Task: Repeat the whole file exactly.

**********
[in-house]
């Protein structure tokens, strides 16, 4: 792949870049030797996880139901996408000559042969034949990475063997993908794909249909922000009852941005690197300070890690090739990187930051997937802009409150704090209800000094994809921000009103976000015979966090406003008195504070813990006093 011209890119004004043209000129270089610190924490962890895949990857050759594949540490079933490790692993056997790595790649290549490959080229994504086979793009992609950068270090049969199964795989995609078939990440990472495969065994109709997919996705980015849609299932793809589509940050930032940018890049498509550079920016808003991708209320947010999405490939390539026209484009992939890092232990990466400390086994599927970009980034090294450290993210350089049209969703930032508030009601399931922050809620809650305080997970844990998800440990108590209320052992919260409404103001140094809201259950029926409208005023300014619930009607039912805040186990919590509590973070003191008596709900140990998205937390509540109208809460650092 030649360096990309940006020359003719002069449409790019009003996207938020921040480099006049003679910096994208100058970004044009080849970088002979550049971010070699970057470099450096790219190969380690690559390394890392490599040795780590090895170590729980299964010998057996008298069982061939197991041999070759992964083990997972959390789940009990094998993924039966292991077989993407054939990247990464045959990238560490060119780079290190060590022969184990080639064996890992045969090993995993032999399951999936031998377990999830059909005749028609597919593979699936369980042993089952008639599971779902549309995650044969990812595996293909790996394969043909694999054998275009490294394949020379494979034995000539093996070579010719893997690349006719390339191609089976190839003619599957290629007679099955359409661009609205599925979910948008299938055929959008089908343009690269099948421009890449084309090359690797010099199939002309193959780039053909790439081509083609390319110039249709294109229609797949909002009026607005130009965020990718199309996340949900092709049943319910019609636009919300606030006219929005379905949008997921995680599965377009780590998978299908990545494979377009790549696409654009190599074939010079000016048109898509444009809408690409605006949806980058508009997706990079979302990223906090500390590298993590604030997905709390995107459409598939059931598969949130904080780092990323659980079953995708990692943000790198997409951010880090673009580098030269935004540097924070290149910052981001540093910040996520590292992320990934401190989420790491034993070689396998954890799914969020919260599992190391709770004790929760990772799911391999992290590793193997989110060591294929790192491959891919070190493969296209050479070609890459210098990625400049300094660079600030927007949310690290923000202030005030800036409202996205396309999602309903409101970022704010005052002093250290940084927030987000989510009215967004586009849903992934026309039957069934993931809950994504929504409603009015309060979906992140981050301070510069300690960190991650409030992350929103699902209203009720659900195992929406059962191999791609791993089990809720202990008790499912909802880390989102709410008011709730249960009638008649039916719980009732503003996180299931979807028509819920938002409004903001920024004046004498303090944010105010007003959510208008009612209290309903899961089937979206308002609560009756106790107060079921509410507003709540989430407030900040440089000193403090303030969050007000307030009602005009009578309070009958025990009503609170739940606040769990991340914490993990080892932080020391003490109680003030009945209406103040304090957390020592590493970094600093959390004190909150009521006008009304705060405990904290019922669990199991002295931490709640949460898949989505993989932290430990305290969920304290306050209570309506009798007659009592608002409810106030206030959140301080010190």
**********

[in-house]
């Protein structure tokens, strides 16, 4: 792949870049030797996880139901996408000559042969034949990475063997993908794909249909922000009852941005690197300070890690090739990187930051997937802009409150704090209800000094994809921000009103976000015979966090406003008195504070813990006093 011209890119004004043209000129270089610190924490962890895949990857050759594949540490079933490790692993056997790595790649290549490959080229994504086979793009992609950068270090049969199964795989995609078939990440990472495969065994109709997919996705980015849609299932793809589509940050930032940018890049498509550079920016808003991708209320947010999405490939390539026209484009992939890092232990990466400390086994599927970009980034090294450290993210350089049209969703930032508030009601399931922050809620809650305080997970844990998800440990108590209320052992919260409404103001140094809201259950029926409208005023300014619930009607039912805040186990919590509590973070003191008596709900140990998205937390509540109208809460650092 030649360096990309940006020359003719002069449409790019009003996207938020921040480099006049003679910096994208100058970004044009080849970088002979550049971010070699970057470099450096790219190969380690690559390394890392490599040795780590090895170590729980299964010998057996008298069982061939197991041999070759992964083990997972959390789940009990094998993924039966292991077989993407054939990247990464045959990238560490060119780079290190060590022969184990080639064996890992045969090993995993032999399951999936031998377990999830059909005749028609597919593979699936369980042993089952008639599971779902549309995650044969990812595996293909790996394969043909694999054998275009490294394949020379494979034995000539093996070579010719893997690349006719390339191609089976190839003619599957290629007679099955359409661009609205599925979910948008299938055929959008089908343009690269099948421009890449084309090359690797010099199939002309193959780039053909790439081509083609390319110039249709294109229609797949909002009026607005130009965020990718199309996340949900092709049943319910019609636009919300606030006219929005379905949008997921995680599965377009780590998978299908990545494979377009790549696409654009190599074939010079000016048109898509444009809408690409605006949806980058508009997706990079979302990223906090500390590298993590604030997905709390995107459409598939059931598969949130904080780092990323659980079953995708990692943000790198997409951010880090673009580098030269935004540097924070290149910052981001540093910040996520590292992320990934401190989420790491034993070689396998954890799914969020919260599992190391709770004790929760990772799911391999992290590793193997989110060591294929790192491959891919070190493969296209050479070609890459210098990625400049300094660079600030927007949310690290923000202030005030800036409202996205396309999602309903409101970022704010005052002093250290940084927030987000989510009215967004586009849903992934026309039957069934993931809950994504929504409603009015309060979906992140981050301070510069300690960190991650409030992350929103699902209203009720659900195992929406059962191999791609791993089990809720202990008790499912909802880390989102709410008011709730249960009638008649039916719980009732503003996180299931979807028509819920938002409004903001920024004046004498303090944010105010007003959510208008009612209290309903899961089937979206308002609560009756106790107060079921509410507003709540989430407030900040440089000193403090303030969050007000307030009602005009009578309070009958025990009503609170739940606040769990991340914490993990080892932080020391003490109680003030009945209406103040304090957390020592590493970094600093959390004190909150009521006008009304705060405990904290019922669990199991002295931490709640949460898949989505993989932290430990305290969920304290306050209570309506009798007659009592608002409810106030206030959140301080010190």